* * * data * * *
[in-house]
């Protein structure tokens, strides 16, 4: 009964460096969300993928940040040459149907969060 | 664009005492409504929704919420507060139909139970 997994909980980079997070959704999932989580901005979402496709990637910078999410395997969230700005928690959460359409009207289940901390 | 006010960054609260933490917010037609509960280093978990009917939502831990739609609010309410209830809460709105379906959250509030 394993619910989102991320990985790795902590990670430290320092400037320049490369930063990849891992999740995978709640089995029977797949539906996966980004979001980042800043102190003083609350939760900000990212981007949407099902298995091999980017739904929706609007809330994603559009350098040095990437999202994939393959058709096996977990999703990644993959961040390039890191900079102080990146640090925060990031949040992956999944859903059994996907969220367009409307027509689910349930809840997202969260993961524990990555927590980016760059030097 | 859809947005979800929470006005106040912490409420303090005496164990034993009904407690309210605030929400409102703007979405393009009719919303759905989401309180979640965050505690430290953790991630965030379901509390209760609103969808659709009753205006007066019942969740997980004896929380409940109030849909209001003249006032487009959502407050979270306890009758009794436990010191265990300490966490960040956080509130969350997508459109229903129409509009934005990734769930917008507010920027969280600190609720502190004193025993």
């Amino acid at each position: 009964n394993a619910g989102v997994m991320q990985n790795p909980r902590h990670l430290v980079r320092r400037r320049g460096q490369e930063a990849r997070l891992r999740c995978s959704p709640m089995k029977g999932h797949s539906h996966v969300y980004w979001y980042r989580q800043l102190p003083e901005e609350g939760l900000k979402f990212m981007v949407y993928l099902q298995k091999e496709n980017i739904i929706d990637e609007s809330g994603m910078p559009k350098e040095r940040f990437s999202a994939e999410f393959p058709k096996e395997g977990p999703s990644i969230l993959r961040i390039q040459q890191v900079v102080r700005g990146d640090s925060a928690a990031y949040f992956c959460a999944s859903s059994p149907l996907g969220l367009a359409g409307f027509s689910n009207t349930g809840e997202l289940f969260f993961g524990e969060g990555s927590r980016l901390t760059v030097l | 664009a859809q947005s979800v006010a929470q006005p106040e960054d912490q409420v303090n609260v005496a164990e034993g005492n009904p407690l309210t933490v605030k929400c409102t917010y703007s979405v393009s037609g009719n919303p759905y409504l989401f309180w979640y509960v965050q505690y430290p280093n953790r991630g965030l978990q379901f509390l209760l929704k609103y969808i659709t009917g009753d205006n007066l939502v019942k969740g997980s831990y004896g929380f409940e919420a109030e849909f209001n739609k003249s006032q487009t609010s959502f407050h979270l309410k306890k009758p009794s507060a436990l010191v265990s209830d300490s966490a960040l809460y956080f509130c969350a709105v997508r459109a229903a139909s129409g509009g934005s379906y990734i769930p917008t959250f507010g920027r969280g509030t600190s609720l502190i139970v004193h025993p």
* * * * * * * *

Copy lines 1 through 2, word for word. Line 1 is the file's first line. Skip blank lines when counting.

[in-house]
């Protein structure tokens, strides 16, 4: 009964460096969300993928940040040459149907969060 | 664009005492409504929704919420507060139909139970 997994909980980079997070959704999932989580901005979402496709990637910078999410395997969230700005928690959460359409009207289940901390 | 006010960054609260933490917010037609509960280093978990009917939502831990739609609010309410209830809460709105379906959250509030 394993619910989102991320990985790795902590990670430290320092400037320049490369930063990849891992999740995978709640089995029977797949539906996966980004979001980042800043102190003083609350939760900000990212981007949407099902298995091999980017739904929706609007809330994603559009350098040095990437999202994939393959058709096996977990999703990644993959961040390039890191900079102080990146640090925060990031949040992956999944859903059994996907969220367009409307027509689910349930809840997202969260993961524990990555927590980016760059030097 | 859809947005979800929470006005106040912490409420303090005496164990034993009904407690309210605030929400409102703007979405393009009719919303759905989401309180979640965050505690430290953790991630965030379901509390209760609103969808659709009753205006007066019942969740997980004896929380409940109030849909209001003249006032487009959502407050979270306890009758009794436990010191265990300490966490960040956080509130969350997508459109229903129409509009934005990734769930917008507010920027969280600190609720502190004193025993």